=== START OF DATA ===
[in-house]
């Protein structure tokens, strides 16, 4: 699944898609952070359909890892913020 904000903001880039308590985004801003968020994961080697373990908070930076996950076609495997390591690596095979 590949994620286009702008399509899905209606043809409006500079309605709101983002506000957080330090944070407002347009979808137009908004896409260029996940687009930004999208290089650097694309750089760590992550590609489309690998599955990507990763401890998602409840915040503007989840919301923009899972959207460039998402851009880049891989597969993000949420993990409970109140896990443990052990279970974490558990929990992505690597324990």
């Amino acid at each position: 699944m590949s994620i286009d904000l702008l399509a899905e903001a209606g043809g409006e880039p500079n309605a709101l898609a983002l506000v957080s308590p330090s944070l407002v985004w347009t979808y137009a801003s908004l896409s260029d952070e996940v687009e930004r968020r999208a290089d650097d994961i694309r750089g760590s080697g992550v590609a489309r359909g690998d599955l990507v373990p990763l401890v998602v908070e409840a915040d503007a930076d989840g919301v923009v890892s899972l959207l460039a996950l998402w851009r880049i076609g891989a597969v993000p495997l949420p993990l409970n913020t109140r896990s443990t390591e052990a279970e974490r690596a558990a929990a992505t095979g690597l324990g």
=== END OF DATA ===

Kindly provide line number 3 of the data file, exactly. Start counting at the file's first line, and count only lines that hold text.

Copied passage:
């Amino acid at each position: 699944m590949s994620i286009d904000l702008l399509a899905e903001a209606g043809g409006e880039p500079n309605a709101l898609a983002l506000v957080s308590p330090s944070l407002v985004w347009t979808y137009a801003s908004l896409s260029d952070e996940v687009e930004r968020r999208a290089d650097d994961i694309r750089g760590s080697g992550v590609a489309r359909g690998d599955l990507v373990p990763l401890v998602v908070e409840a915040d503007a930076d989840g919301v923009v890892s899972l959207l460039a996950l998402w851009r880049i076609g891989a597969v993000p495997l949420p993990l409970n913020t109140r896990s443990t390591e052990a279970e974490r690596a558990a929990a992505t095979g690597l324990g």